Tuesday, November 29, 2011

Three Unique Picture Books You'll Enjoy!

In between chapter books Groovy Girl and I have had the chance to explore three very cool books.  She is fascinated with Russia and chose to do a report on the country for school.  She brought this book home from her school library:

Russian Girl; Life in an Old Russian Town (1994) by Russ Kendall.  Meet 9-year-old Olga Surikovain in this nonfiction picture book and share a little of what her day is like.  Her family lives in the small town of Suzdal-150 miles east of Moscow.  The photos are lovely and Groovy Girl poured over them, trying to fully understand Olga's life. Even though this title is "older" the information is worthwhile and shares a time in Russia's history.  My paternal grandfather came from a small town on the Russian/Polish border and I love to see my girl explore these interesting roots.  The back of the book includes two recipes, an alphabet of Russian letters,and  a good list of Russian words and names.

Running with the Horses (2009) by Alison Lester.  This is a fictionalized version of an event that occurred during WWII; the rescue of the Lipizzaner stallions from the famous Spanish Riding School in Vienna.  Nina, a fictional young girl, works with her father, the stable master.  The academy has closed and the war comes closer every day.  Eventually her father and another stable hand, Karl, decide to take the horses across the border to her deceased mother's parent's farm.  The story is beautifully told and the illustrations are a gorgeous mix of pencil drawings and what look like photographs but may actually be paintings.

An Edible Alphabet; 26 Reasons to Love the Farm (2011) by Carol Watterson and Michela Sorrentino.  I LOVE this book.  Every page stands for something I believe in with all my heart.  It is a kid-friendly manifest of why we need to be eating locally from farms and our own backyards. It has snippets of healthy information swirled into beautiful illustrations.  I've already ordered it for my school library collection. On a personal note  I have an organic kid's book on my computer with this same title-no kidding.  Guess I better get busy and finish it before some else writes the book.

happy reading!

Saturday, November 19, 2011

Weekend Cooking Love

I live a rich life although I am far from wealthy and I've recently realized how much joy I get from participating in Weekend Cooking, the one meme I participate in all week.  Sometimes on busy weeks it is the ONLY post I make.  Like this week.  I've had many inspirations for posts but no spare time.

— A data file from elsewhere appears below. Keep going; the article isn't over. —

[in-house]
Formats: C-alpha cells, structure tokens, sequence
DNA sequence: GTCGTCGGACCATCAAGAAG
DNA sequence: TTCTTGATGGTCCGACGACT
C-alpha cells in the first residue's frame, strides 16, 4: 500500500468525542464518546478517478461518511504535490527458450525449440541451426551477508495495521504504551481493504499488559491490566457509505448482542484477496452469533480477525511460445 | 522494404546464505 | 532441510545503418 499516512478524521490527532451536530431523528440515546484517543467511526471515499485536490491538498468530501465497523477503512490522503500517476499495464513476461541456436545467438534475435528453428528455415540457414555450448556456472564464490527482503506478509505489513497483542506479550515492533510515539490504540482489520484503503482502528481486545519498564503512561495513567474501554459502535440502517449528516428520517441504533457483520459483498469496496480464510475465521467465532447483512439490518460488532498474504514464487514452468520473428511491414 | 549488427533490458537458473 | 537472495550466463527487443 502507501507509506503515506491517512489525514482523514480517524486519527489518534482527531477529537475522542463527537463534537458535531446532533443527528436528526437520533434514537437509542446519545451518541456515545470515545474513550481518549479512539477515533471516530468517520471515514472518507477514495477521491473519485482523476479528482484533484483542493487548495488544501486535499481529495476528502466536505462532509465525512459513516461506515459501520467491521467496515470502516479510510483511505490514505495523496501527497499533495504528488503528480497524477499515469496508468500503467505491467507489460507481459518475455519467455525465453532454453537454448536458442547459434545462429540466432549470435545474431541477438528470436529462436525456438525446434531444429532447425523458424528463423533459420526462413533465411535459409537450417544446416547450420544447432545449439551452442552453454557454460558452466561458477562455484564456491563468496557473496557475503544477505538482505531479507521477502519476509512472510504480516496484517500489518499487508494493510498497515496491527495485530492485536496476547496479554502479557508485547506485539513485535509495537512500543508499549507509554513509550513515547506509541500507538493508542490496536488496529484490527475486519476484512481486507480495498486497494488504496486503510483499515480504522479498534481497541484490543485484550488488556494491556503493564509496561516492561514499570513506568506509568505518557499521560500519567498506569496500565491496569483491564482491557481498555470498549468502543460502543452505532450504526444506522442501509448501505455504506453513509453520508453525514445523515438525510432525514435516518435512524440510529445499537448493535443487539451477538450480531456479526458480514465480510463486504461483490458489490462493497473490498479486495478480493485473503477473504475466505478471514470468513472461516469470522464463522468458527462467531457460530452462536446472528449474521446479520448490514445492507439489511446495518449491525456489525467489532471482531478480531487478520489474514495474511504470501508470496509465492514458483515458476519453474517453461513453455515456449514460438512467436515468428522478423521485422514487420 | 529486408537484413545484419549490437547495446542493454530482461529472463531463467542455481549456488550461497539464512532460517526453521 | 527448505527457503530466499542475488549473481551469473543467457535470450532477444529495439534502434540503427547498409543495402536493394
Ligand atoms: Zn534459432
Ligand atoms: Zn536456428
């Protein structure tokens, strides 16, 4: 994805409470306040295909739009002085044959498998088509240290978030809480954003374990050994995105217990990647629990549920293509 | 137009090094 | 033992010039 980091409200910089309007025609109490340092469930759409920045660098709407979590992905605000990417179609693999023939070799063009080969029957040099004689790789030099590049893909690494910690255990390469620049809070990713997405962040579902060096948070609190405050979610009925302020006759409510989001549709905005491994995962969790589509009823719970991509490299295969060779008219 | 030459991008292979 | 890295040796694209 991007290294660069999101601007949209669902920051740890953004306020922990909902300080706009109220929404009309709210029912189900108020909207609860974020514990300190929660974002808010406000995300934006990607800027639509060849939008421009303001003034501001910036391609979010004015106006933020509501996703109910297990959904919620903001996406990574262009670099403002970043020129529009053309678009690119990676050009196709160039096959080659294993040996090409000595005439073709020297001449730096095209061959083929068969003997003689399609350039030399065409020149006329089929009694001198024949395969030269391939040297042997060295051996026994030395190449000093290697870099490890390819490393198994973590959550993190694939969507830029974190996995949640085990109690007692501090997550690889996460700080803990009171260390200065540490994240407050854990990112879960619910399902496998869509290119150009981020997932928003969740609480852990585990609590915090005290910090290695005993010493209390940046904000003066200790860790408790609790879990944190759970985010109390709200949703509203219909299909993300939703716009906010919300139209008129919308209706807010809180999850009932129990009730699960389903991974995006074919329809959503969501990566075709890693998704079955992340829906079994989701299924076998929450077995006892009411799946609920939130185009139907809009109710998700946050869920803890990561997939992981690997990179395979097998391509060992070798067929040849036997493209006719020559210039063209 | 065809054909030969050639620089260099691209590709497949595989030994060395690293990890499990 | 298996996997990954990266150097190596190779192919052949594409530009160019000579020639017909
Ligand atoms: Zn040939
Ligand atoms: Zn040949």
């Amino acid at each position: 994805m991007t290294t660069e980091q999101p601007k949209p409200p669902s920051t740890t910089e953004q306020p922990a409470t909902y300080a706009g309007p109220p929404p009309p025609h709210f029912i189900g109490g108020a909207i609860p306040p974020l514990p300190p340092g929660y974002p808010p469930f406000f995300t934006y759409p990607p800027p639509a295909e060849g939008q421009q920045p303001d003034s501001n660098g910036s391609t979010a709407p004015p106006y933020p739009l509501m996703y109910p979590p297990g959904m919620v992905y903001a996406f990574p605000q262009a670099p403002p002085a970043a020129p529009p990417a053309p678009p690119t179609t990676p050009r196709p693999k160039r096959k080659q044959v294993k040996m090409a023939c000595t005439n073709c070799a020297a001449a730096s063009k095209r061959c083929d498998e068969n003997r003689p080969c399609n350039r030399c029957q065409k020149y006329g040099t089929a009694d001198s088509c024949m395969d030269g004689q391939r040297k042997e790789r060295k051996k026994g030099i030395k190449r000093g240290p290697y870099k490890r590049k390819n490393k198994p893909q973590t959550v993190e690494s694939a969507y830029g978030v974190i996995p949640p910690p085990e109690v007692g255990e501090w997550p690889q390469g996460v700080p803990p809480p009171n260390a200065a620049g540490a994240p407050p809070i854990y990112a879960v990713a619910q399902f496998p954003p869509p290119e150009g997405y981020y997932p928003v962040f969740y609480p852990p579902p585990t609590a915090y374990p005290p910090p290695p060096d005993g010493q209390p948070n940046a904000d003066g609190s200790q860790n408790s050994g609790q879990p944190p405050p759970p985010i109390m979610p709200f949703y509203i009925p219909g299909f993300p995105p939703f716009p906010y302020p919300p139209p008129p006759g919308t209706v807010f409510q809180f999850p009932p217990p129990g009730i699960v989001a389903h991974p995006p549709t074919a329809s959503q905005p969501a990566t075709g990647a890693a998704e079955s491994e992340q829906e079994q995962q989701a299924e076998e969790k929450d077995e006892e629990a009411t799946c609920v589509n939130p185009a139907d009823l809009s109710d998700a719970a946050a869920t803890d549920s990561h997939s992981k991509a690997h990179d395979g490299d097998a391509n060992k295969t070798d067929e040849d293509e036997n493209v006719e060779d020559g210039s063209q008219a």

I love the community of Weekend Cooking~I love trying out their recipes, I love reading their cookbook recommendations, their inspirations and menu plans.  I've learned a lot about cooking and baking and I've had fun experimenting with recipes I might not have tried otherwise.  It's like going to church for me.  I can find God everywhere in my life but the community of people I have a church is support network for me.  I feel that way about weekend cooking and blogging in general because it makes my life richer.  I like being part of a community of readers and eaters.

We had a church Christmas bazaar today and I made 6 loaves of bread and 12 peppermint whoopie pies.  Yum.  I've made the bread many times but the whoopie pies was a new attempt.  I know, risky, right to try something new for an event but seriously I can't have 12 whoopie pies sitting around my house-I would eat them.  This way I got to share one with my family-yes, we split it three ways (Groovy Girl was at a sleep over and thus was excluded from the tasting).  I got the recipe from So Sweet! a cookbook from Sur La Table I discovered from a Bermuda Onion's Weekend Cooking post.  Of course.  I bought the cookbook as a Christmas present for Groovy Girl.  It's been tucked away for a few weeks and luckily she was at that sleepover so she didn't notice me using it last night.  This compact cookbook is adorable with delectable pies, doughnuts, cookies, and cupcakes.